Reflecting and Looking Forward: President Sally Kornbluth
Kornbluth addresses climate change and artificial intelligence policy, measures to improve student life, and working towards campus unity
This month marks Sally Kornbluth's first year as MIT's President. Her listening tour culminated in a number of findings, ranging from the ethics of artificial intelligence to concerns over dining quality. Kornbluth led the Institute through the Supreme Court ruling overturning affirmative action and its response to the ongoing crisis in the Middle East.
Kornbluth sat down with The Tech to reflect on her tenure so far as President.
On transitioning from Duke to MIT
Kornbluth previously served as Provost of Duke University for eight years. She juxtaposed Duke’s emphasis on the humanities with MIT’s technical focus, saying that the Institute's reputation as the “preeminent” STEM university in the world was a primary reason in her seeking the presidency. An established cancer biologist prior to her transition to administration, Kornbluth said that she was living “vicariously” through the discoveries and innovations happening at MIT.
Kornbluth described her approach to leadership as the Provost of Duke as "on-the-ground." When discussing her administration at MIT, Kornbluth noted that she had inherited a core of administrators from former President L. Rafael Reif, and stated that “we’re still adding people and trying to optimize the organization.”
On climate action and the ethics of artificial intelligence
Kornbluth previewed to The Tech a layout for the Institute’s plan that seeks to address climate change. She stated that the Institute is “organizing a climate hub” that has groups that are working to solve particular problems relating to climate change, akin to “small Manhattan Projects.” Kornbluth stated that a more comprehensive statement regarding the “climate hub” would be released in the coming weeks.
Kornbluth also discussed ethical considerations in Artificial Intelligence (AI). In speaking with The Tech, Kornbluth stated that faculty and leadership from the Institute regularly hold meetings with members of Congress to advise them in legislation regarding AI regulation. In particular, Kornbluth highlighted the necessity to “legislate for the social good of AI,” while also being cognizant of the risks. She believes that many questions exist regarding who “owns that liability for the risk” in AI.
On the quality of life for students
In her listening tour summary, Kornbluth wrote that various aspects of student life, such as the quality of campus dining, autonomy in housing, and accessibility and availability of mental health resources on campus, were salient issues.
When asked about campus dining, Kornbluth acknowledged that the topic had been brought up many times by students. She stated that “dining was really far superior at Duke,” but believes that MIT can improve its dining, stating that the Division of Student Life (DSL) “are totally on board.”
On graduate housing, Kornbluth said that she was pleasantly “surprised by the number of students living in graduate student housing” because “most places don’t seem to have the graduate housing stock MIT has.” According to the DSL, MIT is currently constructing a West Campus Graduate Residence on Vassar Street that will add an additional 675 beds to the already established eight graduate residences.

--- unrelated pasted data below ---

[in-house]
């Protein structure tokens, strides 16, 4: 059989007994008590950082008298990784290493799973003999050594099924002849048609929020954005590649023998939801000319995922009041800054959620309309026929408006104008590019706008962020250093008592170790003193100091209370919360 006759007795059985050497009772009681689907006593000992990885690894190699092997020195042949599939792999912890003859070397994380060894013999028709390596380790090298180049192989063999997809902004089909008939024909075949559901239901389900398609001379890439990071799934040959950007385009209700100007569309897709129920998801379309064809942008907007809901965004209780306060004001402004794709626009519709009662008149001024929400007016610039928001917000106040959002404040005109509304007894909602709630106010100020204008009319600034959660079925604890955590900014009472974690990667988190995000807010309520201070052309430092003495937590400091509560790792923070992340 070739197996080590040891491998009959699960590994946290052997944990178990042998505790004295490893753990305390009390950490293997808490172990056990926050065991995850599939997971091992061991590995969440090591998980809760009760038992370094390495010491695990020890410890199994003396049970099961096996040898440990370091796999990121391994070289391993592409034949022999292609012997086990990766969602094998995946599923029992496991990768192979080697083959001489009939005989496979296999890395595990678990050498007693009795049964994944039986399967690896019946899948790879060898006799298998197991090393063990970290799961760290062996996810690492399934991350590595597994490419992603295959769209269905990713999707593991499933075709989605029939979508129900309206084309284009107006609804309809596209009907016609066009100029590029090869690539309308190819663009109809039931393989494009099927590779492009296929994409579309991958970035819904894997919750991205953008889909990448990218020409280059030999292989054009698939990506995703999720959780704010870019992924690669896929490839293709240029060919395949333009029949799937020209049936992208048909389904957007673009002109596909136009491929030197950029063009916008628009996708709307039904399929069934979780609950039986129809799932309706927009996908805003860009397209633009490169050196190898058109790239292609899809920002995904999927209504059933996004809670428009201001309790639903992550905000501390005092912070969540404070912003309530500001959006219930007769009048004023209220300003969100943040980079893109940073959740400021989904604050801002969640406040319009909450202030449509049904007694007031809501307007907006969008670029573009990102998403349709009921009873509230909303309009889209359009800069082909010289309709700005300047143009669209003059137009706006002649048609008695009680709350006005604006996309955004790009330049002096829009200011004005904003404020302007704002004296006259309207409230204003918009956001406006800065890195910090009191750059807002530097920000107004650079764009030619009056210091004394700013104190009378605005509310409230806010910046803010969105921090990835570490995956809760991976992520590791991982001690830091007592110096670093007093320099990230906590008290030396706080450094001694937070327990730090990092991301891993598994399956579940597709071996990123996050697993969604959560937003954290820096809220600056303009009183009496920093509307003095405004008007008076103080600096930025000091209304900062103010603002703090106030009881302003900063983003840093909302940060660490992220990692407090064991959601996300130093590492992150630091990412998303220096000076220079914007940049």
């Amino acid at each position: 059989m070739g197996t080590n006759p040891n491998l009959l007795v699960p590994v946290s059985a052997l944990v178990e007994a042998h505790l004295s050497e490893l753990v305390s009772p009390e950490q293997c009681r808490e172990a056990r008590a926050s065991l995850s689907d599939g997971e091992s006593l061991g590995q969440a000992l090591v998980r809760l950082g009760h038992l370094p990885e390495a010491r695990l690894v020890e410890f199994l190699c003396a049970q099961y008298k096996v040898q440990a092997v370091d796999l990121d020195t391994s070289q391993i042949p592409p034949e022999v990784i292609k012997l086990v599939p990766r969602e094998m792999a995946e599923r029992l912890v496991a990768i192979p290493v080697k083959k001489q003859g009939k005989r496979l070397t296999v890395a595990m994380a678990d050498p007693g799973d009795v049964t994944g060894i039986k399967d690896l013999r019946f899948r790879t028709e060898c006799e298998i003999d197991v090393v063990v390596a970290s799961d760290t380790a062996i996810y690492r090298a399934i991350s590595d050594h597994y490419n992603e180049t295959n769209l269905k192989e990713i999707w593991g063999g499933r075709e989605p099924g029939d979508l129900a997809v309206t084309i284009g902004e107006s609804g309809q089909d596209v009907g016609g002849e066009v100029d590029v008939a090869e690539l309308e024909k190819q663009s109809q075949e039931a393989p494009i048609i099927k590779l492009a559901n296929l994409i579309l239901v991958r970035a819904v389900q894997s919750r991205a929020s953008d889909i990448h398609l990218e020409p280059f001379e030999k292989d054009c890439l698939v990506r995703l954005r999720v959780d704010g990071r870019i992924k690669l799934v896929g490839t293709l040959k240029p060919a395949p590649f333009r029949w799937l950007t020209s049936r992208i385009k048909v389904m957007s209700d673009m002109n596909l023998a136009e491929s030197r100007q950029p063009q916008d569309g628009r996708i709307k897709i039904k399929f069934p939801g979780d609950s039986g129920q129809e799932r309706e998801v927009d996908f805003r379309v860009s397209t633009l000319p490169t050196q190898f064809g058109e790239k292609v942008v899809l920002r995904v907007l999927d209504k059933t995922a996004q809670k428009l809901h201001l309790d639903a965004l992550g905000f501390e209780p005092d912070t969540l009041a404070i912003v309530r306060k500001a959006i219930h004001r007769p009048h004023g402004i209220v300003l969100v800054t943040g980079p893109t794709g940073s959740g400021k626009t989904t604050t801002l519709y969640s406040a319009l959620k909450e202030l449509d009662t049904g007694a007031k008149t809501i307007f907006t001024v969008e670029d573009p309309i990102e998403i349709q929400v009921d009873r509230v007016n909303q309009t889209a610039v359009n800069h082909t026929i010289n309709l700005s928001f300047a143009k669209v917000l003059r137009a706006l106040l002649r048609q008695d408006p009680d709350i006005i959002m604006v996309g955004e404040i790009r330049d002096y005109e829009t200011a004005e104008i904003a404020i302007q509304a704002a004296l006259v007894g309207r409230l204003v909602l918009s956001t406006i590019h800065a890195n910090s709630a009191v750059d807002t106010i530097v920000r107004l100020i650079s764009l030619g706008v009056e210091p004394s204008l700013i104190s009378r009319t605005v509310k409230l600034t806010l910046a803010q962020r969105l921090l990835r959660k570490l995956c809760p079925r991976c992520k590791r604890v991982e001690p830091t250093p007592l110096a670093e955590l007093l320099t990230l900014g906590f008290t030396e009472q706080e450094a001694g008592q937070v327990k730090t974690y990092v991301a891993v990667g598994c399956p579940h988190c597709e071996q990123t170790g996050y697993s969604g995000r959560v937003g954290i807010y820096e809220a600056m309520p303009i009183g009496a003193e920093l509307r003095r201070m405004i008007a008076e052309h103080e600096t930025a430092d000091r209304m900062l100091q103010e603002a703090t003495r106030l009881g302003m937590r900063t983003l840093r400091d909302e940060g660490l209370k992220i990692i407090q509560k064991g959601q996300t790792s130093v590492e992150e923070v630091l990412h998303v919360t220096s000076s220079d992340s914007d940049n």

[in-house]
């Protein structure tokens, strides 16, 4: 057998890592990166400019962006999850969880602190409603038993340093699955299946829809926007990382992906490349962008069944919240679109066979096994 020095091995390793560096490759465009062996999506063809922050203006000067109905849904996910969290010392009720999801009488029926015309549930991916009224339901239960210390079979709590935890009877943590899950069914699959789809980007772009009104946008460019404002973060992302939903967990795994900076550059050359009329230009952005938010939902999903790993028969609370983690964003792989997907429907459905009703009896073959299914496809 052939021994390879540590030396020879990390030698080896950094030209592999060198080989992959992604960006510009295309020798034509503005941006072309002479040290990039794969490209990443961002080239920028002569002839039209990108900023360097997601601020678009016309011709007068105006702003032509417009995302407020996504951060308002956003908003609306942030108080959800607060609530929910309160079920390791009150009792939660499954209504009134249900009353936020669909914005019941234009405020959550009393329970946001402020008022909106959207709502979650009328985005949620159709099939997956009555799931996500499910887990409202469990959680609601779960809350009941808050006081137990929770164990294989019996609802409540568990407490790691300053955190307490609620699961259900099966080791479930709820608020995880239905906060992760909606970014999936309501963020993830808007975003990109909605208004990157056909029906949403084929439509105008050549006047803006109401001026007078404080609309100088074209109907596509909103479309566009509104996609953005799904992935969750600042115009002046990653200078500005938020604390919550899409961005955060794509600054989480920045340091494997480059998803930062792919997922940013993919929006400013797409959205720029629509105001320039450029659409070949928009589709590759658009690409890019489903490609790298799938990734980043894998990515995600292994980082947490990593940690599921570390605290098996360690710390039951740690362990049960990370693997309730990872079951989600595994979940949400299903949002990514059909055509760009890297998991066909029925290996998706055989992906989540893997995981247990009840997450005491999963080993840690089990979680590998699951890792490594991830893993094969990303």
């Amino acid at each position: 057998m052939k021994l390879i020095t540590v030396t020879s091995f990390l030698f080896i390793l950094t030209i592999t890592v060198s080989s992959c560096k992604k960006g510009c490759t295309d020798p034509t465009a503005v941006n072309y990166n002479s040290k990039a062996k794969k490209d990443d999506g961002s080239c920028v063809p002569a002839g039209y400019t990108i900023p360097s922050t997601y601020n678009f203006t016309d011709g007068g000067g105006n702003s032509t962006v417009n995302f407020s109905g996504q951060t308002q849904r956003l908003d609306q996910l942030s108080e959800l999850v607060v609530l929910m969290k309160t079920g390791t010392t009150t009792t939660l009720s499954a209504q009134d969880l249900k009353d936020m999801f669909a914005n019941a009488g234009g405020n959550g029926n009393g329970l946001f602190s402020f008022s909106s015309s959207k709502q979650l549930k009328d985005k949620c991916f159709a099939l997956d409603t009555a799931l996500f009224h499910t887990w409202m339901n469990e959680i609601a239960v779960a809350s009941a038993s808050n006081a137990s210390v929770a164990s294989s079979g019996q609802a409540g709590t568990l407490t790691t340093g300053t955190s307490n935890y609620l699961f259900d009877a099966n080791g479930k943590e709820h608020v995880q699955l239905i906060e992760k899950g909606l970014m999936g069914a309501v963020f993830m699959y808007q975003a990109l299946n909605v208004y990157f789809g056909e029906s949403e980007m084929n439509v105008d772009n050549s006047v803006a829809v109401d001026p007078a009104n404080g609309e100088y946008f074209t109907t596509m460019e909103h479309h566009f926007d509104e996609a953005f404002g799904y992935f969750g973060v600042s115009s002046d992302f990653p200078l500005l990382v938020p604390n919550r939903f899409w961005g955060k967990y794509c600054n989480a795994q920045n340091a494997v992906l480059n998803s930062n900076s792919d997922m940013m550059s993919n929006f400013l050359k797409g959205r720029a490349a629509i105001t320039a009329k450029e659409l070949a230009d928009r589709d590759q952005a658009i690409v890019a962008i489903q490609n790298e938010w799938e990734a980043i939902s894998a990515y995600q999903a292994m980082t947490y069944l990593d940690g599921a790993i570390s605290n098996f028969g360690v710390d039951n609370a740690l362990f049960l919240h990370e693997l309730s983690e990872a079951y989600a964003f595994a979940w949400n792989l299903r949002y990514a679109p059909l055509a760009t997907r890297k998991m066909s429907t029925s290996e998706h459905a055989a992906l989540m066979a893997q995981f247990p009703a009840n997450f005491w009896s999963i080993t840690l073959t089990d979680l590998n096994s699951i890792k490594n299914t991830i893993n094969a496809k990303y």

With regards to all on-campus living spaces, Kornbluth believes any changes to such spaces must be made in “close partnership with the students in those residences.” She praised the culture of “self-determination” in housing selection and individual house leadership.
Kornbluth said that she is “impressed" by the efforts to expand mental health services. She added that MIT is continuing to strive towards improving mental health services. In particular, she highlighted the need for highly qualified and diverse providers. She stated that it is essential for the administration to “recognize the fact that students have [mental health] needs" and that her administration has to "stay on top of providing those services.”
On working towards campus unity
The Tech asked President Kornbluth about how she’s leading the Institute towards a state of unity on campus.
Kornbluth stated that she’s heard a range of concerns from members of the community: “people have deep personal feelings about these issues.”
She emphasized the importance of empathy from the leadership perspective, saying the most important thing for her is “to listen and understand what people’s concerns are.” With equal emphasis, she highlighted the need to think “proactively about the measures to make sure our campuses are safe, and to ensure that we have the ability to continue to operate at the highest possible levels of our research and educational missions.”
Kornbluth noted that she’s made a “strong distinction between what you can say and what you should say.” She believes that there is “no way to get through this moment without lots of dialogue and conversation.”
To this end, the administration has organized a number of events through the Stand Up Against Hate Initiative and other efforts. Kornbluth hopes that the community will attend such events.
On the Institute partnerships in the Middle East
Kornbluth stated that the Institute is “fully engaged in MISTI Israel.” When asked about academic and research collaborations with Israeli institutions and individuals, Kornbluth stated that while she could not provide a definite answer, she stated that as far as she knows, collaborations remain “vibrant.” She noted that most collaborations are “on the ground between individual principal investigators and individuals.”